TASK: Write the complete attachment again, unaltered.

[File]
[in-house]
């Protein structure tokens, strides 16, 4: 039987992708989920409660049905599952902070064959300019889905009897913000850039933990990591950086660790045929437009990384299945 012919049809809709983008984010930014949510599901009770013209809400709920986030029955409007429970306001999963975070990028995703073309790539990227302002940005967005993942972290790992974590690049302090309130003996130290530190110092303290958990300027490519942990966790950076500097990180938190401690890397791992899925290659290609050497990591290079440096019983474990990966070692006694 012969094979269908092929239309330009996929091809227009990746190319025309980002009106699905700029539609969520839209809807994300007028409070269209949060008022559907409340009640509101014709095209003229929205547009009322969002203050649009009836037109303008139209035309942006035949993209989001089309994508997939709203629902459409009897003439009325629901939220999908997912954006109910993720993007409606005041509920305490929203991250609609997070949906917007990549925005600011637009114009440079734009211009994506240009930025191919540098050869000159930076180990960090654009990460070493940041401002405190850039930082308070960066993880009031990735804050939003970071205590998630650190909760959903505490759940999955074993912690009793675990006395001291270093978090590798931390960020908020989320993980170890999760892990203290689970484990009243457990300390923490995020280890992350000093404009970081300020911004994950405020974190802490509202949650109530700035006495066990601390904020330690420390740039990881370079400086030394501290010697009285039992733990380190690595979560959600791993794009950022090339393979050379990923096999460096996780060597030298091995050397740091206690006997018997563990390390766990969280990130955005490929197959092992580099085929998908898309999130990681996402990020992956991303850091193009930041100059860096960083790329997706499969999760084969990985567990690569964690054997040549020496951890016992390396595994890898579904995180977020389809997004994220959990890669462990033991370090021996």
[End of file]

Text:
[in-house]
């Protein structure tokens, strides 16, 4: 039987992708989920409660049905599952902070064959300019889905009897913000850039933990990591950086660790045929437009990384299945 012919049809809709983008984010930014949510599901009770013209809400709920986030029955409007429970306001999963975070990028995703073309790539990227302002940005967005993942972290790992974590690049302090309130003996130290530190110092303290958990300027490519942990966790950076500097990180938190401690890397791992899925290659290609050497990591290079440096019983474990990966070692006694 012969094979269908092929239309330009996929091809227009990746190319025309980002009106699905700029539609969520839209809807994300007028409070269209949060008022559907409340009640509101014709095209003229929205547009009322969002203050649009009836037109303008139209035309942006035949993209989001089309994508997939709203629902459409009897003439009325629901939220999908997912954006109910993720993007409606005041509920305490929203991250609609997070949906917007990549925005600011637009114009440079734009211009994506240009930025191919540098050869000159930076180990960090654009990460070493940041401002405190850039930082308070960066993880009031990735804050939003970071205590998630650190909760959903505490759940999955074993912690009793675990006395001291270093978090590798931390960020908020989320993980170890999760892990203290689970484990009243457990300390923490995020280890992350000093404009970081300020911004994950405020974190802490509202949650109530700035006495066990601390904020330690420390740039990881370079400086030394501290010697009285039992733990380190690595979560959600791993794009950022090339393979050379990923096999460096996780060597030298091995050397740091206690006997018997563990390390766990969280990130955005490929197959092992580099085929998908898309999130990681996402990020992956991303850091193009930041100059860096960083790329997706499969999760084969990985567990690569964690054997040549020496951890016992390396595994890898579904995180977020389809997004994220959990890669462990033991370090021996």